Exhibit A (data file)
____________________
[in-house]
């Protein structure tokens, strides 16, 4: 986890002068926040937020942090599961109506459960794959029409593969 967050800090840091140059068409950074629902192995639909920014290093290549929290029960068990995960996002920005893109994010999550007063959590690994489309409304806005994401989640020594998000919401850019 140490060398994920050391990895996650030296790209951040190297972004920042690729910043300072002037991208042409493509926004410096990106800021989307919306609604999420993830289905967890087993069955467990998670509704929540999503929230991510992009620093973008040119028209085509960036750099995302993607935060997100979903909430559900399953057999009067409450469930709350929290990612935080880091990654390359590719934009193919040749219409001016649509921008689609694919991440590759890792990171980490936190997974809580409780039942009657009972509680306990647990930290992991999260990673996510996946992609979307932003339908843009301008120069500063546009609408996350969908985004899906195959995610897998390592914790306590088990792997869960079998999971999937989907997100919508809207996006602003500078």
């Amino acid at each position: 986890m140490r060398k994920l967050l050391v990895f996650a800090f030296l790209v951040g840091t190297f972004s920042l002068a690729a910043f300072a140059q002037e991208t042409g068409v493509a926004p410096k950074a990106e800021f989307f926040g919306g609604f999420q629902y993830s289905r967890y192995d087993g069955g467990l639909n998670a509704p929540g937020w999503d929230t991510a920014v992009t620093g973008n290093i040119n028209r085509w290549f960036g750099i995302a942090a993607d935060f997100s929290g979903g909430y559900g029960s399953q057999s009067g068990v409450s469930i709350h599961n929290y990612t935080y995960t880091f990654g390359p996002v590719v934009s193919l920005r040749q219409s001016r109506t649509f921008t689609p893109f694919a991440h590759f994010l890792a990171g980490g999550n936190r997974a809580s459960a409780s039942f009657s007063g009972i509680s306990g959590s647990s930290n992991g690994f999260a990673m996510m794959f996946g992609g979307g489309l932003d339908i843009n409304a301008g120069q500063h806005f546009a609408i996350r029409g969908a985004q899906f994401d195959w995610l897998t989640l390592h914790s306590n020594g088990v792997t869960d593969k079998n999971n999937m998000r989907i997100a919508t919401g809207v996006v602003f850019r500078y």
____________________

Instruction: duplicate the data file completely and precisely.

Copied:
[in-house]
């Protein structure tokens, strides 16, 4: 986890002068926040937020942090599961109506459960794959029409593969 967050800090840091140059068409950074629902192995639909920014290093290549929290029960068990995960996002920005893109994010999550007063959590690994489309409304806005994401989640020594998000919401850019 140490060398994920050391990895996650030296790209951040190297972004920042690729910043300072002037991208042409493509926004410096990106800021989307919306609604999420993830289905967890087993069955467990998670509704929540999503929230991510992009620093973008040119028209085509960036750099995302993607935060997100979903909430559900399953057999009067409450469930709350929290990612935080880091990654390359590719934009193919040749219409001016649509921008689609694919991440590759890792990171980490936190997974809580409780039942009657009972509680306990647990930290992991999260990673996510996946992609979307932003339908843009301008120069500063546009609408996350969908985004899906195959995610897998390592914790306590088990792997869960079998999971999937989907997100919508809207996006602003500078």
């Amino acid at each position: 986890m140490r060398k994920l967050l050391v990895f996650a800090f030296l790209v951040g840091t190297f972004s920042l002068a690729a910043f300072a140059q002037e991208t042409g068409v493509a926004p410096k950074a990106e800021f989307f926040g919306g609604f999420q629902y993830s289905r967890y192995d087993g069955g467990l639909n998670a509704p929540g937020w999503d929230t991510a920014v992009t620093g973008n290093i040119n028209r085509w290549f960036g750099i995302a942090a993607d935060f997100s929290g979903g909430y559900g029960s399953q057999s009067g068990v409450s469930i709350h599961n929290y990612t935080y995960t880091f990654g390359p996002v590719v934009s193919l920005r040749q219409s001016r109506t649509f921008t689609p893109f694919a991440h590759f994010l890792a990171g980490g999550n936190r997974a809580s459960a409780s039942f009657s007063g009972i509680s306990g959590s647990s930290n992991g690994f999260a990673m996510m794959f996946g992609g979307g489309l932003d339908i843009n409304a301008g120069q500063h806005f546009a609408i996350r029409g969908a985004q899906f994401d195959w995610l897998t989640l390592h914790s306590n020594g088990v792997t869960d593969k079998n999971n999937m998000r989907i997100a919508t919401g809207v996006v602003f850019r500078y």